Require that type NOT be a reference

pub trait SomeTraitT {}

pub struct Foo<'a, T: SomeTraitT + is_not_a_ref> {
  data: Vec<&'a T> }

Is there a way in rust to enforce the is_not_a_ref ? The reason here is that I am okay with

pub struct Dog {}

data: Vec<& Dog> // okay with this
data: Vec<&& Dog> // want to avoid this
data: Vec<&&& Dog> // also want to avoid this

The problem here is that with type inference, if it infers a & Dog instead of a Dog, it might end up creating a data: Vec<&& Dog> which I am trying to avoid.

T: 'static rules out any reference other than &'static Dog, which is pretty rare. The downside is that type inference can still infer a reference and you'll get a rather cryptic error in that case.


You can have a 'static bound, which will prevent temporary references, but not &'static. I'm not sure this is what you want though. (I don't understand what you're aiming for, really.)

I have some vague notion there may be a relation with blanket deref bounds, but it smells a bit like negative bounds.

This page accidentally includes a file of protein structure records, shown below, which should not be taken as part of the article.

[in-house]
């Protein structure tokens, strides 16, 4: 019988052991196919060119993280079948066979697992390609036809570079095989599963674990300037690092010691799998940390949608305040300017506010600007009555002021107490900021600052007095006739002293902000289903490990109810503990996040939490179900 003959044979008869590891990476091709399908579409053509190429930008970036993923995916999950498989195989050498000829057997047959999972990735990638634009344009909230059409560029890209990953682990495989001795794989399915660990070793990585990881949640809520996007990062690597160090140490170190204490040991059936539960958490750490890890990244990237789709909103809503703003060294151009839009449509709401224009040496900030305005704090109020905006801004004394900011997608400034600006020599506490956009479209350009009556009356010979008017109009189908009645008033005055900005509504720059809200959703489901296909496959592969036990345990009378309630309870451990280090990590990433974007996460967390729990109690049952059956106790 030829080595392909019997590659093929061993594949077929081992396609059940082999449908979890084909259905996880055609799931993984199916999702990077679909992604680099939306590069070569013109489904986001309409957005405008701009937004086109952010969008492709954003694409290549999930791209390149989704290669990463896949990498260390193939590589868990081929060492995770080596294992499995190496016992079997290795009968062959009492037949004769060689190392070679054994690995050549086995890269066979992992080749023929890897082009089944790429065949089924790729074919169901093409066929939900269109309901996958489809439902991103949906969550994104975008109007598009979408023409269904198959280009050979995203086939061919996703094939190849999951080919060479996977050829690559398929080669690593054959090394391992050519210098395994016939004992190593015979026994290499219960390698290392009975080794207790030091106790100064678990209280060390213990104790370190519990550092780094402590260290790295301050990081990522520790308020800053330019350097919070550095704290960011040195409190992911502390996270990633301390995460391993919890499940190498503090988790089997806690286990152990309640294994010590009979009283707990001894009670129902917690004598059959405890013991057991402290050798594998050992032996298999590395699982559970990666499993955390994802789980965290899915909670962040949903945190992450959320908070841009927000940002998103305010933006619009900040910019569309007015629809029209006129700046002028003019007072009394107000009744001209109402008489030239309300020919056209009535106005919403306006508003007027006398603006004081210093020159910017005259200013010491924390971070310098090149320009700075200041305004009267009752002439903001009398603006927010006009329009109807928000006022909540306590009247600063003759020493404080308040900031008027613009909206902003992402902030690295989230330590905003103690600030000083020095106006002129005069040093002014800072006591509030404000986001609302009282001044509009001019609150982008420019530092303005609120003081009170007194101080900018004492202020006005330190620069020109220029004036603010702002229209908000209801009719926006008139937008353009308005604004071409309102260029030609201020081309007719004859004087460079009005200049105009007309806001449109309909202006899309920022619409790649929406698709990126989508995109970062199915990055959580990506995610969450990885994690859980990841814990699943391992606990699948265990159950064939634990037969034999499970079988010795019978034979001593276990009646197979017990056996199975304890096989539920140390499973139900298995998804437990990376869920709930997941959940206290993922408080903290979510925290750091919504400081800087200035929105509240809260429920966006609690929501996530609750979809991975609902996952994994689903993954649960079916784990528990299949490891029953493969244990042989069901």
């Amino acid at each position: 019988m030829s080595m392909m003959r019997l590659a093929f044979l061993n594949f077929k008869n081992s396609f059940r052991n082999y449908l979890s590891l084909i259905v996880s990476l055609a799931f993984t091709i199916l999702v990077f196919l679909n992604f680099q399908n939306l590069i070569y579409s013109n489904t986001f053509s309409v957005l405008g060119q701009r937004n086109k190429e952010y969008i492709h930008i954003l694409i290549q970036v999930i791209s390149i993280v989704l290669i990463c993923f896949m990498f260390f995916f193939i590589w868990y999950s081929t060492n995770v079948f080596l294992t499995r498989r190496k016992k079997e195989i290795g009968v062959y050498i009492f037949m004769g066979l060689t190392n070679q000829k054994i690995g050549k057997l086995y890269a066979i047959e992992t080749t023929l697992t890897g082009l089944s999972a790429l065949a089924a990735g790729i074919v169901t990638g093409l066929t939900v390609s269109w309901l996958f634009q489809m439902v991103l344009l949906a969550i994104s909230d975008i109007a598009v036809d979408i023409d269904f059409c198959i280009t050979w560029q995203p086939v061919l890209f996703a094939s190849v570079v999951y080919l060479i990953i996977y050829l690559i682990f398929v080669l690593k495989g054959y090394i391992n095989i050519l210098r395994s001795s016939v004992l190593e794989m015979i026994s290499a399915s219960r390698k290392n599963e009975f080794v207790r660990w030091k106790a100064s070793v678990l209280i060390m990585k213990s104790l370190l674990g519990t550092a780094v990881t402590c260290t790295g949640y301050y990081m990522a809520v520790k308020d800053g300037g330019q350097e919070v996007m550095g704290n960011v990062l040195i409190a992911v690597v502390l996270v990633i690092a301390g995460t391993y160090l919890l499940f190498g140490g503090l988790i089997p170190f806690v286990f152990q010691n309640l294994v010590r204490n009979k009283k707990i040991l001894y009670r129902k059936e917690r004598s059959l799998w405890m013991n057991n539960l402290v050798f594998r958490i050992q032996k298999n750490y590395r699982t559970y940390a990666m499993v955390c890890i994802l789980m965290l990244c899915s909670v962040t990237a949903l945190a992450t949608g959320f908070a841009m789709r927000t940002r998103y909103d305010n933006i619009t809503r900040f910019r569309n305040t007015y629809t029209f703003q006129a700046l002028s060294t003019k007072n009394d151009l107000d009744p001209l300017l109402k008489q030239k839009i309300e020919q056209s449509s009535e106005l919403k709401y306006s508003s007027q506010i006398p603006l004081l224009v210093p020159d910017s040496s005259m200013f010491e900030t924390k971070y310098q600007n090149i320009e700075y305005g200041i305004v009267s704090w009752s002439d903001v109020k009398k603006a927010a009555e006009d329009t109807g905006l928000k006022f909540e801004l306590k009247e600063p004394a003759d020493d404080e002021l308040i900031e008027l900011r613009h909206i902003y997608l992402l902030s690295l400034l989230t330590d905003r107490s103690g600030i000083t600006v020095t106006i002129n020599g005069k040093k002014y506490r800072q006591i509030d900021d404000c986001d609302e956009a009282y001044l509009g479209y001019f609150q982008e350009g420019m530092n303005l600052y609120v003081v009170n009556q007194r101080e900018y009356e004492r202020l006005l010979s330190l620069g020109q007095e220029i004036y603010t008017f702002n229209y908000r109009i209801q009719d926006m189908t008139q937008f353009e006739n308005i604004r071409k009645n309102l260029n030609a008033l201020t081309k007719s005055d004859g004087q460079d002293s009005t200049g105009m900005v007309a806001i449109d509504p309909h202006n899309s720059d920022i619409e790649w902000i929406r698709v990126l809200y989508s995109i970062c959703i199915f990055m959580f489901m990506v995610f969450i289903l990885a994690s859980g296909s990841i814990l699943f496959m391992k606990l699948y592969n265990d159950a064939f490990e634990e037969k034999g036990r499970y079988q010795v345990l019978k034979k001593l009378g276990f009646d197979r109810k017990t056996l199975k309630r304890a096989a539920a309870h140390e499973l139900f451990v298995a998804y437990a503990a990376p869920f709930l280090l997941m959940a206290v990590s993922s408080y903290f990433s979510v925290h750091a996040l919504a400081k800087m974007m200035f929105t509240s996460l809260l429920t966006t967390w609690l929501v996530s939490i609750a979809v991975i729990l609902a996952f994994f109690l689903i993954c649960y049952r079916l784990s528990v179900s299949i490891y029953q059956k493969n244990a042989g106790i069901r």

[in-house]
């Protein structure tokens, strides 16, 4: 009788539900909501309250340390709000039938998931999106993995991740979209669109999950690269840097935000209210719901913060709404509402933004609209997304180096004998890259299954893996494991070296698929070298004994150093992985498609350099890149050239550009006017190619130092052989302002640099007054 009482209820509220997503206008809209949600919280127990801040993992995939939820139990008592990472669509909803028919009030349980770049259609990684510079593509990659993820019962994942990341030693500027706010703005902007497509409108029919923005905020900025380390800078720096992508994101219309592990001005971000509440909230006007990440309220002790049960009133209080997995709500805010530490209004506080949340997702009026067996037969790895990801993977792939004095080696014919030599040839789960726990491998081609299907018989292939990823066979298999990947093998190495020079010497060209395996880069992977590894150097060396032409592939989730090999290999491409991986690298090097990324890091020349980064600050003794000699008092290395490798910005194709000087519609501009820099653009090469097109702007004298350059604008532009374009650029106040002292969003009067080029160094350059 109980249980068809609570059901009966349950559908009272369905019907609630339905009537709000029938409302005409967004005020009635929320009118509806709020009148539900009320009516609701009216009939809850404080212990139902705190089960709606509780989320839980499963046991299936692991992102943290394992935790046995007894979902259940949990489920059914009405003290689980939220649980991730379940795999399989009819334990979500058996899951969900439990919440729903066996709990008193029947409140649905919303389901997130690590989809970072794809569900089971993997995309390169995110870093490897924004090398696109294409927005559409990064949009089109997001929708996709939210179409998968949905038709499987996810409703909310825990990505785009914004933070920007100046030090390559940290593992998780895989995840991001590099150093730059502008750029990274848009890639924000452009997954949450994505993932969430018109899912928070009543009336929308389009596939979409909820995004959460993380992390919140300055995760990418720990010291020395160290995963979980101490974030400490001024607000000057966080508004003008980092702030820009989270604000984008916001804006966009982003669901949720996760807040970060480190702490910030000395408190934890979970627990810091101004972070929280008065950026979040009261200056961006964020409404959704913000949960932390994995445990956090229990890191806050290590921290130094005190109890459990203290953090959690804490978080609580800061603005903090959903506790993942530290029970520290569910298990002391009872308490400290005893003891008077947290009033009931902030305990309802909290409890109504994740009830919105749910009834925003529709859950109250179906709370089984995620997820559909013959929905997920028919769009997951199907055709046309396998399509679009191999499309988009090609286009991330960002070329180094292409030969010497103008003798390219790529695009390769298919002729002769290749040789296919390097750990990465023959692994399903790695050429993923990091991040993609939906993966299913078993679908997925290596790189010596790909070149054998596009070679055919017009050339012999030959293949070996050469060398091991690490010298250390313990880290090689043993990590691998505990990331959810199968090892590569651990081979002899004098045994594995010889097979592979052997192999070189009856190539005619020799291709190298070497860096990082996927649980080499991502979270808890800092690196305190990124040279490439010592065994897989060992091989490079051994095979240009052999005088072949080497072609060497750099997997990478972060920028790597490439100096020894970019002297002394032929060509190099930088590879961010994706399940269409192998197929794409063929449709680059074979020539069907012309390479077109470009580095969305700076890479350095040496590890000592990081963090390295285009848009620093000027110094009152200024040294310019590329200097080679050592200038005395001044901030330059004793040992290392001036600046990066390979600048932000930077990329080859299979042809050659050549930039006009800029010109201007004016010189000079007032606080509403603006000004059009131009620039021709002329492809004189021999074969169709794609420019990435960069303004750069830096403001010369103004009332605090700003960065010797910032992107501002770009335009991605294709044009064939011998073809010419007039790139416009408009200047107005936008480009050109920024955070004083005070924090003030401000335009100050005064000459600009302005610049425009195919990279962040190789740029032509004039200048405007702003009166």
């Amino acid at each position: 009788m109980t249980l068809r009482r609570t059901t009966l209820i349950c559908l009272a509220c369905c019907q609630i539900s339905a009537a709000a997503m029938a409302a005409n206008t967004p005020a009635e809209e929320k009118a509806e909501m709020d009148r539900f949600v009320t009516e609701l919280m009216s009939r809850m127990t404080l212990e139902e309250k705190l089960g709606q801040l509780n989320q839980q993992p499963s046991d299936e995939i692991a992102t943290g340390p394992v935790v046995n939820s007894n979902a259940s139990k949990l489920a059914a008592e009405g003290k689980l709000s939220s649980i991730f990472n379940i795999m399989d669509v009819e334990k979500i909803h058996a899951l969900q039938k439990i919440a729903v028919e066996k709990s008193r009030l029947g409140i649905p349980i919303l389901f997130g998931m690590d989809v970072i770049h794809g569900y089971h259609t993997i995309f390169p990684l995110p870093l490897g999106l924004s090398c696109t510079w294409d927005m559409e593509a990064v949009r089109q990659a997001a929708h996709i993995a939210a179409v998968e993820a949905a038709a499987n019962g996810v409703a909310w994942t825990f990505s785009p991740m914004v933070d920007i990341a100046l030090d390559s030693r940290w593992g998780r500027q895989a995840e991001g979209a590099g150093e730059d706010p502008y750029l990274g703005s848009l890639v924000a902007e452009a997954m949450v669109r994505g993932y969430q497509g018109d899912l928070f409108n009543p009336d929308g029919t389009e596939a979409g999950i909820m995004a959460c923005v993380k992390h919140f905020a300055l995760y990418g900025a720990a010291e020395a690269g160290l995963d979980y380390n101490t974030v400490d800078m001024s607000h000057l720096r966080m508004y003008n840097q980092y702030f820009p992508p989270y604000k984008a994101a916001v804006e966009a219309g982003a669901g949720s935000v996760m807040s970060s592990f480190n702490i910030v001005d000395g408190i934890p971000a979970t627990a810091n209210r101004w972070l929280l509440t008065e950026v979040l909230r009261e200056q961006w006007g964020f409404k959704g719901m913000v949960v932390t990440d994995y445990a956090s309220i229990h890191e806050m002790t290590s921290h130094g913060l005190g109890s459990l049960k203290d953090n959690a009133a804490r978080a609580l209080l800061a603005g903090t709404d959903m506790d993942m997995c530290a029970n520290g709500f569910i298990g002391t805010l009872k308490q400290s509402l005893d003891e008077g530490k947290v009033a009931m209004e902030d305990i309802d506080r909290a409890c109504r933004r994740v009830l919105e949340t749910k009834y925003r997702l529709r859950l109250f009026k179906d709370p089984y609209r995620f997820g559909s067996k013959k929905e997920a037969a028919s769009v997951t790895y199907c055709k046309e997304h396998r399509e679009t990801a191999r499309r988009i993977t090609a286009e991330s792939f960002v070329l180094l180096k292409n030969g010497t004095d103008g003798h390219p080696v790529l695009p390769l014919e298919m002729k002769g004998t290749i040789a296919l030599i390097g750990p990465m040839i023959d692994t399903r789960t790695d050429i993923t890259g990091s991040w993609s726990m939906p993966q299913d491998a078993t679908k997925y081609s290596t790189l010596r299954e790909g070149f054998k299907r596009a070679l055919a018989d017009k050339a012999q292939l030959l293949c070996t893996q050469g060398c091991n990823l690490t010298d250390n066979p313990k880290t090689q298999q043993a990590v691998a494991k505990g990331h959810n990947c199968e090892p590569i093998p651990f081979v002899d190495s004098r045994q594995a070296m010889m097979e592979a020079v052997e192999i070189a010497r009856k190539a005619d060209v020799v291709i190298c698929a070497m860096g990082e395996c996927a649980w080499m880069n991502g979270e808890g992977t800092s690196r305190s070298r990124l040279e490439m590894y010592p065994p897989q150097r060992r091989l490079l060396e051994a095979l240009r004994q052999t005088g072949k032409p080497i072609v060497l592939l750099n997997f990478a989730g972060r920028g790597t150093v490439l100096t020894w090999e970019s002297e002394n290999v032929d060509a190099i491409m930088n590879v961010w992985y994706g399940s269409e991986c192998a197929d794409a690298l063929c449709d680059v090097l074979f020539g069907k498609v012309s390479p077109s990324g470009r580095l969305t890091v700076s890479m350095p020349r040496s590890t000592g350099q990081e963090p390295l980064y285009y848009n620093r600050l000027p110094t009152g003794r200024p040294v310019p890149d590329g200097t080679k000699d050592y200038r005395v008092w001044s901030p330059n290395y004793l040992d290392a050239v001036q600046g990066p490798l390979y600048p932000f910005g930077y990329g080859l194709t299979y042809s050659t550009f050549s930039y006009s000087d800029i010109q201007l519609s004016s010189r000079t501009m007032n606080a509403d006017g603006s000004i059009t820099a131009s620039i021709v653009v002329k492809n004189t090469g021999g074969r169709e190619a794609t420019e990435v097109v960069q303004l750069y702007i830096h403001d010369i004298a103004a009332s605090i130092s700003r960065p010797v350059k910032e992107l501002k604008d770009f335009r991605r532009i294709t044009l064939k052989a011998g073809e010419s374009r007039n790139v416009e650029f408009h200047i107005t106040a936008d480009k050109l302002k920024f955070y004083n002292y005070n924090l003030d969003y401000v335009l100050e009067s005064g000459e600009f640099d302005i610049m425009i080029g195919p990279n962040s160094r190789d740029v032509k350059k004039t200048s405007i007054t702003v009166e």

I agree that my original question was not very clear. Let me try to motivate this. Suppose we have a struct Array (which is basically a Vec), and the following:

Array<T> -> Array<&T>
Array<T> -> Array<T>
Array<T> -> Array<U>

Things like Array<&&T> are silly because when we try to deref, we have to read multiple places in memory to get to the T -- and I would like a way to "ban" the construction of things like Array<&&T>.

I'm okay with Array<T> -- just things laid out in memory.
I'm also okay with Array<&T> (suppose we do a filter, but T is big and we don't want to copy).
Array<&&T> is silly and I would like to ban this.

Does this better motivate the question?

To relate this back to the original question, one strategy for this is:

ArrayV<T: can_not_be_ref> {
  data: Vec<T>

ArrayR<'a, T: can_not_be_ref> {
  data: Vec<&'a T>

this would allow Vec<T> and Vec<&T> while banning Vec<&&T>